HD resolution and bitrate

As a DISH Network subscriber, I occasionally read and post on a forum for DISH users.  It helps me stay up to date on new channels, new features, promotions, and problems. 

Recently, I was reading a thread in which another user was questioning the 1440x1080i resolution of many HD channels on DISH, wondering why they weren’t being broadcast at 1920x1080i.  He was wondering about how this affects HD picture quality.  As with most internet forums, there was some good information in the thread, and there was some not-so-good information in the thread.  I decided to weigh in myself, and this was my response.

To me, bitrate is more important than resolution.  For instance, I would rather watch a high bitrate 480p source like a DVD on my 1080p TV than a 1080p video on youtube that has been mangled by compression to reduce the bitrate enough to stream it over the internet.  I know it’s an extreme example, but it should still serve to make my point.  We’re dealing with lossy compression formats here.  There is no way around that.

The difference in picture quality between 1440x1080i and 1920x1080i isn’t all that much, and at the exact same bitrate 1440×1080 could actually serve to produce a slightly better image with less compression artifacting (depending on a number of variables in the compression process).  In fact, the macroblocks tend to make the exact resolution of the display irrelevant since they are larger than the individual pixels.  Remember… lossy compression!

It can be confusing because so much of the sales and marketing focuses on the resolution and refresh rate of the displays and the content.  What gets left out is the fact that all video content that we consume is compressed with lossy compression techniques (even blu-ray disks).  Why do blu-ray disks look so good?  bitrate!  They’re anywhere from 2-5 times the bitrate of what you get from your TV provider.  Hi bitrate 1080p video?  Beauty!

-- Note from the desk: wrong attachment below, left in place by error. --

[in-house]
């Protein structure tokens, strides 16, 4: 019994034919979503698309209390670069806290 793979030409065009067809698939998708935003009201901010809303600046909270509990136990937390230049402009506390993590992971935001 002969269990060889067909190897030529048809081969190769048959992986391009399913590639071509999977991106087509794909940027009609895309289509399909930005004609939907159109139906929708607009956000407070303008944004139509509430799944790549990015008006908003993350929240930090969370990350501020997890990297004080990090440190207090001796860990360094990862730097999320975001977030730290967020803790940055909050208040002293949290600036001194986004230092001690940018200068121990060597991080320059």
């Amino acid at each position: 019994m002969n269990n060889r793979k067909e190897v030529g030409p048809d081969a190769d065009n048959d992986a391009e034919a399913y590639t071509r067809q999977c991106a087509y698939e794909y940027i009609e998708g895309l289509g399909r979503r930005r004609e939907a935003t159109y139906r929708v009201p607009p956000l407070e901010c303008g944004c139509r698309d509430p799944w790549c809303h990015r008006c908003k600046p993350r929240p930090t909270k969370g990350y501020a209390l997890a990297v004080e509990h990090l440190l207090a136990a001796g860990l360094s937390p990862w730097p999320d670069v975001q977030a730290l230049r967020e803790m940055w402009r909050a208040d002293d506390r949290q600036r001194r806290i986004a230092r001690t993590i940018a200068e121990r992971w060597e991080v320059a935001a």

It is also important to note Dish doesn’t give every channel the same amount of bandwidth on their system.  Some channels are delivered to us at higher bitrates than others.  This variation from channel to channel makes a difference.  ESPN’s 720p signal looks much better than many of the 1080i channels out there due to the fact that it is transmitted at a higher bitrate.  I remember looking at a chart of bitrates for each HD channel on DISH a few months ago, but I can’t find it now.  If I can locate it, I’ll edit this post with a link.

I’ve found that how the TV is calibrated makes a huge difference in picture quality from any source.  If you haven’t taken the time to calibrate your TV, you should!  I don’t mean by just adjusting the sliders until it “looks right”.  I mean, by actually calibrating it with the right tools.  At the very least, get a disk with the calibration patterns and the blue filter glasses (to adjust color) and tweak your TV.  You’ll probably be amazed at how far off of optimal your settings are.

So, in short… it isn’t nearly as clear cut as we would like it to be.  Don’t get too hung up on the exact resolution of the video source.  Due to a number of factors, picture quality from each resolution, 1920×1080, 1440×1080, or 1280×720, could look better or worse than the other two.

Make sure your TV is calibrated, and enjoy the content!